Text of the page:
In more basic terms, the disperser takes the “receipt,” makes some modifications to it, divides it into pieces (i.e., chunks), and distributes them among the operators. The disperser also provides ‘guidance’ on how to verify the data (i.e., the KZG commitment) and a proof that the data is accurate. The node operator is able to use all of these pieces – the chunk, KZG commitment and the proof – to quickly verify the validity of the chunk and reflect that back to the disperser. For more details see here.

What Operators Should Know

Each Actively Validated Service (AVS) in the EigenLayer ecosystem should be treated as its own network in terms of diligence and operation. For more info on running an operator on EigenDA see here.

The top 200 node operators by delegated stake will be in the active set. Being below this threshold, or falling below it, means the operator will be outside of/removed from the active set and, therefore, not receiving rewards.

In addition to being in the top 200 by delegated stake, there are performance expectations of operators, which also depends on size. Failing to meet these performance requirements will result in being ejected from the active set.

*Percentage of active stake vs. total stake. This will be monitored by how much stake has signed the last batch.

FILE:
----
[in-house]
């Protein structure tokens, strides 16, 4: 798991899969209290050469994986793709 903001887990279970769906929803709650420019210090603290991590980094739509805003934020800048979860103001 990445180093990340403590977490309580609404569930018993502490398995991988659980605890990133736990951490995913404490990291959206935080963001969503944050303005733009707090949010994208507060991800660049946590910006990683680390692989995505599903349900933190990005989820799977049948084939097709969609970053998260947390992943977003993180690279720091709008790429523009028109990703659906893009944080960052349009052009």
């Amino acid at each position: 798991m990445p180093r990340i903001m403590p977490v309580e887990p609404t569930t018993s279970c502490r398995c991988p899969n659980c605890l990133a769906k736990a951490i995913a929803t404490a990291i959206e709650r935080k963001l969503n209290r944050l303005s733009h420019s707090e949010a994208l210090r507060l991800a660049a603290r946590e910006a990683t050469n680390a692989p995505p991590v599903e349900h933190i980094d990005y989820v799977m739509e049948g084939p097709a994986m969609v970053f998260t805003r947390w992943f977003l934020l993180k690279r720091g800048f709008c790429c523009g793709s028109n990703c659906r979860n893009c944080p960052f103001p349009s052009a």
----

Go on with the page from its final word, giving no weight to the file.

If an operator has been ejected it is possible to opt in again. Hardware requirements depend on the proportion of delegated stake each operator has:



Node operators will be required to store data for two weeks. As a result of the supported throughput, the following storage is recommended:


To get a sense of costs, readers can determine their hardware requirements and then review their preferred hardware providers’ site (as an example only, here is a reference).

How does this compare to running a validator on Ethereum? In terms of required hardware on Ethereum, the execution layer (EL) client and the consensus layer (CL) client make up the majority of resource use. Much depends on the clients chosen, but a decent starting point would be a machine with:

  • Quad-core (i.e., 4 processors)
  • 16 GB of RAM
  • 2 TB of storage
  • 100Mb/s download, 20Mb/s upload

Here are some references for various Ethereum clients and their associated hardware requirements: EL (geth, besu, erigon, nethermind), CL (Prysm, Lighthouse, Nimbus, Lodestar).

Beacon node requirements (EL + CL) are close to the middle node requirements on EigenDA (i.e., 0.2% of stake or less). Greater hardware resources are required when moving to the largest node size (i.e., 20% of stake) compared to running a Beacon Node.

Compared to the duties performed by a validator on Ethereum, node operators’ duties are much less varied, though it is expected that they will be more frequent (based on testnet experience, node operators will be required to confirm a chunk’s validity and send a signature to the disperser about every 60 seconds). 

As a comparison, validators on Ethereum make attestations once every 6.4 minutes on average; exceptionally, sync committee requires a validator to sign every 12 seconds, but these duties are rare – a group of 512 validators (of about 940,000 today) are chosen to participate in sync committee every ~27.3 hours.